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Could EU Brexit significantly limit European Premier League players?

The United Kingdom could leave the European Union, raising questions about how that could impact foreign players coming to the Premier League.

If the United Kingdom left the European Union (EU) -- AKA Brexit -- it would represent a massive, momentous twist in European history. But would leaving the EU actually affect the Premier League? The answer is, largely, no. Though there are some significant twists and, perhaps, some opportunities as well.

UK Prime Minister David Cameron recently announced that a referendum on whether Britain should remain in the EU will be held in June. Cameron wants Britain to stay in the EU, but some support the exit, saying the EU imposes too many rules on business and that they want tighter control of the UK borders.

Now, membership in the EU or its looser cousin, the European Economic Area (EEA), commits a country to four "pillars," one of which is the free movement of labour. That means, simply put, that any citizen of an EU or EEA country can move to another and seek employment. It abolishes all discrimination against foreigners provided they are from either the EU or EEA.

If you're not from the EU or the EEA and you want to play professionally in Britain, you need a work permit and there are set criteria to obtain one. These have recently been updated but, broadly speaking, they're aimed at guaranteeing that whoever comes in is of a certain standard. (If you enjoy reading about this stuff, the sports lawyer Daniel Geey wrote this helpful article.)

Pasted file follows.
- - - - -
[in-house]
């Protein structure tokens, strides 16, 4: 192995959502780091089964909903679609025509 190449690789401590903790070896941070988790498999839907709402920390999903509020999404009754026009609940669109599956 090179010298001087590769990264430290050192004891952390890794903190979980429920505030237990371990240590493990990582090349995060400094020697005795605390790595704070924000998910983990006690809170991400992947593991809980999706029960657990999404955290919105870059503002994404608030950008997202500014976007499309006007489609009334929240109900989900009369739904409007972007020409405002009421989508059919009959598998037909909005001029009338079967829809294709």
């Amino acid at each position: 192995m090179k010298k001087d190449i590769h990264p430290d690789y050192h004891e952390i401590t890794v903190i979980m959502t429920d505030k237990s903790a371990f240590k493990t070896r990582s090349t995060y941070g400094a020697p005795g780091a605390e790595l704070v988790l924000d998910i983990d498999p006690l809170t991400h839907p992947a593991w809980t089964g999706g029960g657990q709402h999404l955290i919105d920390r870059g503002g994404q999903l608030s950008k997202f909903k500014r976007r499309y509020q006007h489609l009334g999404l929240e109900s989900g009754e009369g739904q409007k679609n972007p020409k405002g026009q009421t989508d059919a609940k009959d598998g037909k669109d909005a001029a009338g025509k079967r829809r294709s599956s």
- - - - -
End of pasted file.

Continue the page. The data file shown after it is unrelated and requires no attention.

So, theoretically, if Britain leaves the EU, any non-British players would have to go through the work permit process. Some would not meet the criteria.

How many?

That's when things get a bit fuzzy. This article in The Guardian puts the number at 36, but that's under the old work permit regulations. The new ones are, supposedly, tougher but, as Geey's article shows, there are loopholes and exceptions. Even by a conservative estimate, we're talking maybe two or three guys per club who wouldn't make it in. And, most likely, they'd be the players sitting on the bench or in the stands.

That's assuming Brexit does actually occur. The political pollster Andrew Cooper, Baron Cooper of Windrush, told me that, now, the British government, the Labour Party, the Liberal Democratic Party and the Scottish National Party are all against Brexit. The Conservative Party has adopted a neutral position, while the UK Independence Party -- as the name implies -- is in favor. So of the five biggest parties, three are against Brexit, one is neutral and one supports it.

Of course, in the privacy of the voting booth, there's no telling what folks will do and it's possible they'll disregard party instructions and back the exit. The issue here, though, is that the vast majority of the pro-Brexit camp wants Britain to continue tariff-free trading with the EU on favored terms. That would mean either being part of the EEA (in which case there would still be freedom of movement) or negotiating a deal whereby Britain could still impose strict immigration controls while enjoying free trade.

Cooper says this is "unrealistic" and, indeed, it sounds a bit like wanting to have your cake and eat it too. Geey agrees, telling ESPN FC: "The UK would have to sign bi-lateral deals with every country and that would be very difficult and take a long time." That's because, among other things, the UK would essentially be saying "we can come to your house, but you can't come to ours."